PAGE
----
Facebook Has Become Exhausting — So Why Do We Still Use It?

Woman Using Computer

Wayhome Studio / AdobeStock

AnnaMarie Houlis
AnnaMarie Houlis
In 2016, Facebook reported that, on average, users spend a whopping 50 minutes a day on its Facebook, Instagram and Messenger platforms (not counting the messaging app WhatsApp). While 50 minutes doesn't sound like a whole lot of time, that's still almost an hour each day that users are scrolling around on social media — and that's more time than any other leisure activity, according to the Bureau of Labor Statistics, with the exception of watching TV and movies. We spend more time on Facebook than reading each day (19 minutes on average), playing sports or exercising (17 minutes on average) and even socializing at events (four minutes). In fact, it's almost as much time as we spend eating and drinking (1.07 hours on average).
And, given that there are only 24 hours in the day and the average person sleeps for almost nine of them, that means that more than one-sixteenth of the average user's waking time is spent on Facebook. Unfortunately, many social media users are sucked in because Facebook has become an addiction.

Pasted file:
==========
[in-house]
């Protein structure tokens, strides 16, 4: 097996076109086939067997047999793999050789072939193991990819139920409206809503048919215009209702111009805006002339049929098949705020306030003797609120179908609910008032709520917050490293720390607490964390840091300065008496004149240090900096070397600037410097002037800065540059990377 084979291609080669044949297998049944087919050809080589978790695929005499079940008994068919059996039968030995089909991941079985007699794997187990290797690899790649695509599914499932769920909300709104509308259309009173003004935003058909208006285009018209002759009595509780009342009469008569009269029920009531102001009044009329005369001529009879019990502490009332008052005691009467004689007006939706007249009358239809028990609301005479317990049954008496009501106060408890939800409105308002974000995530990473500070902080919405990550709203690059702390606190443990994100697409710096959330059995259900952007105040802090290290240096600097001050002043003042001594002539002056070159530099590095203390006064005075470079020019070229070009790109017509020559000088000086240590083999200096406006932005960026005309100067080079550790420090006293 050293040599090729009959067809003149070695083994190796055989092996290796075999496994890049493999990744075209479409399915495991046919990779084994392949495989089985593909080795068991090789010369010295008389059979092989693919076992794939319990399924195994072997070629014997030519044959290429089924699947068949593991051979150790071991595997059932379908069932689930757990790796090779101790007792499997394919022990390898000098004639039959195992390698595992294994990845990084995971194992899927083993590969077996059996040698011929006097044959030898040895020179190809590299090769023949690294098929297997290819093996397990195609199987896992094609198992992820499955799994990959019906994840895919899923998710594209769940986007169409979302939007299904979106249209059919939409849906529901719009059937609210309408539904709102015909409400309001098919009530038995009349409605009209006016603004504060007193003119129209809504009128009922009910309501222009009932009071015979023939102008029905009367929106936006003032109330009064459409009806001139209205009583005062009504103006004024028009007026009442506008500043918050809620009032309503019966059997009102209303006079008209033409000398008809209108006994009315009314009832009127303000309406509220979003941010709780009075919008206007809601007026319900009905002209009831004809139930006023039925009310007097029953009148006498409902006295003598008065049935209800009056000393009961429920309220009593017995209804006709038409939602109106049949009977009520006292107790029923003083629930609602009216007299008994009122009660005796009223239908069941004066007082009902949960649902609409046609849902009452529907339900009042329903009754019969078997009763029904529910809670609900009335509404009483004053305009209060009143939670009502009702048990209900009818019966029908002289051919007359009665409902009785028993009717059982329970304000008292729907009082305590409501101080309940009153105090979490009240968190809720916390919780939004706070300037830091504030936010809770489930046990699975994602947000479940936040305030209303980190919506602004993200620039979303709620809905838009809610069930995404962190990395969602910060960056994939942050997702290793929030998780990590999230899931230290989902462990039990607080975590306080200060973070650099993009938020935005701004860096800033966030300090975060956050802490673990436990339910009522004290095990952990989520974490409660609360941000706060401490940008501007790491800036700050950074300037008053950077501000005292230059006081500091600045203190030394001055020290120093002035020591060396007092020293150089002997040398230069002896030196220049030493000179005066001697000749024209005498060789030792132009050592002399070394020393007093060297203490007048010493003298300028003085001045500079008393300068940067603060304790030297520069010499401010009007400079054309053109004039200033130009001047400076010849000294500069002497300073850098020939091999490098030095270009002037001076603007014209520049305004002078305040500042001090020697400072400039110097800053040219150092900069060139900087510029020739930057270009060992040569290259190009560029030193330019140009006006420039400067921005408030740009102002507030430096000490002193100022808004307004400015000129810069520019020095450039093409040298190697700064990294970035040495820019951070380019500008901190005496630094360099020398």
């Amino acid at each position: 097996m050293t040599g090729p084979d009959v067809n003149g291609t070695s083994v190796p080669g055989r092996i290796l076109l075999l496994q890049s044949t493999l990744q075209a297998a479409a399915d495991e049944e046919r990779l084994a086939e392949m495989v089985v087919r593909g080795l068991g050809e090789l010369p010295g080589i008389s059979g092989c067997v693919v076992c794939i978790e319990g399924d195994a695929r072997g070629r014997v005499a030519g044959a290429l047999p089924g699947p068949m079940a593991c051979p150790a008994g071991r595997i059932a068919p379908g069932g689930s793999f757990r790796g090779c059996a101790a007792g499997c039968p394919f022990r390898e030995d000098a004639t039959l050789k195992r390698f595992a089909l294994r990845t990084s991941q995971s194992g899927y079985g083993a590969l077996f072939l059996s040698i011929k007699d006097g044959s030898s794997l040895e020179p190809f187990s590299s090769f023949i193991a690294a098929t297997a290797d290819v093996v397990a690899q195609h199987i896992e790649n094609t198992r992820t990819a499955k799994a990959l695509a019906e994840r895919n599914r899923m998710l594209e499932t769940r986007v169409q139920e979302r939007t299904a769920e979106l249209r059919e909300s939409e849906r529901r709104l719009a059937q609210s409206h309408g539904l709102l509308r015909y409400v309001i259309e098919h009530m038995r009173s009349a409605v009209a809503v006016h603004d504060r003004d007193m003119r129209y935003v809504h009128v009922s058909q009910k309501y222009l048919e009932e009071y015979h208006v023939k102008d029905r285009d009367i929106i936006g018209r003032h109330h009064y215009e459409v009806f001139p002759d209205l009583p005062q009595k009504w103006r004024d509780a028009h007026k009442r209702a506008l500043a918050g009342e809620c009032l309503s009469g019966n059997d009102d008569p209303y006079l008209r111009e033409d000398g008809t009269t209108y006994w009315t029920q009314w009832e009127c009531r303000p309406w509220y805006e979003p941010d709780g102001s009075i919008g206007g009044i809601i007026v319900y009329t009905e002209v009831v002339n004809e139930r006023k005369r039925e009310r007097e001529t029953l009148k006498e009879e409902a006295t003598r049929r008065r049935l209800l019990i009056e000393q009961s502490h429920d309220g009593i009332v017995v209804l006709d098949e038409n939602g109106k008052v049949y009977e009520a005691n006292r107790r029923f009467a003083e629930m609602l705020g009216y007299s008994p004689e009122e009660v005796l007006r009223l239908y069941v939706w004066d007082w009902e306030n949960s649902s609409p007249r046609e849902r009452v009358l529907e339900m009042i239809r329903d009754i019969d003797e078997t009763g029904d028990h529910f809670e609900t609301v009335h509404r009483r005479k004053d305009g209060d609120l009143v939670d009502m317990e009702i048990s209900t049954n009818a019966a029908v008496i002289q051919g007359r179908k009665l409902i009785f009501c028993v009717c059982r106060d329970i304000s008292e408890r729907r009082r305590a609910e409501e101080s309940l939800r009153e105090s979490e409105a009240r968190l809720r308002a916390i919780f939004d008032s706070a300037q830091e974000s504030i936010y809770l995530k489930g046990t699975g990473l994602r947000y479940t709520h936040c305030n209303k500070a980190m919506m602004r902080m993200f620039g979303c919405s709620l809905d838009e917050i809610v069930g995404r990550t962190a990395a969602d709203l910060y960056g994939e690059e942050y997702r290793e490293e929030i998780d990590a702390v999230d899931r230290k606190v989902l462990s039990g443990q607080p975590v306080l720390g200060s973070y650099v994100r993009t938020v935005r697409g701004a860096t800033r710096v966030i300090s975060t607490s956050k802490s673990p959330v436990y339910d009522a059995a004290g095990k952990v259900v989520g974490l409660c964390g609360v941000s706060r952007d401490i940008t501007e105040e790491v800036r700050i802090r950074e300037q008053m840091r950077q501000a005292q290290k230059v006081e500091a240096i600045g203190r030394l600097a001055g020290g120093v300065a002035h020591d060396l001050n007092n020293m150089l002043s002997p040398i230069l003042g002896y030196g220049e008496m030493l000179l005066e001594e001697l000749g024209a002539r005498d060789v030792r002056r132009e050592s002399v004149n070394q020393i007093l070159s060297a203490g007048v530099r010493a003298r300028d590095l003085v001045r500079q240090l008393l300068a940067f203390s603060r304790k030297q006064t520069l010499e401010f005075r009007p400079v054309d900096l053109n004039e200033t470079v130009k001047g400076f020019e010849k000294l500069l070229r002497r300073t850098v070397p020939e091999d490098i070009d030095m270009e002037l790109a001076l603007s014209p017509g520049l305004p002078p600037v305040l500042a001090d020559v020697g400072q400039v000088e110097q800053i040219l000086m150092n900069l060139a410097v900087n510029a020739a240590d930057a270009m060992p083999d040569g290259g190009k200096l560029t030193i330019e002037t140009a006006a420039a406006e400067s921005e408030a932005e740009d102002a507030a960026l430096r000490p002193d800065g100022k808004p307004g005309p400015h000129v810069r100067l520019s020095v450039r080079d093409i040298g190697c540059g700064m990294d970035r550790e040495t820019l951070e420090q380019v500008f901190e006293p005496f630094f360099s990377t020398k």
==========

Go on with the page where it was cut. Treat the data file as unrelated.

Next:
Just today, Instagram product management director Ameet Ranadive and Facebook director of research David Ginsberg officially unveiled a new feature: activity dashboards that let people know just how much time they've spent on the applications on the device they're using, according to Ad Week. Users can now also set daily reminders when they reach a time limit they pre-determine for each app, and they can mute push notifications for a specified period of time to keep the distractions away.
Despite the new features, however, some users have opted to simply get rid of Facebook altogether. Because, let's face it, it can be exhausting. Here's what some former and current users have to say about why they ditched or are have at least thought about ditching the time-sucking social media platform.

1. There's Too Much Drama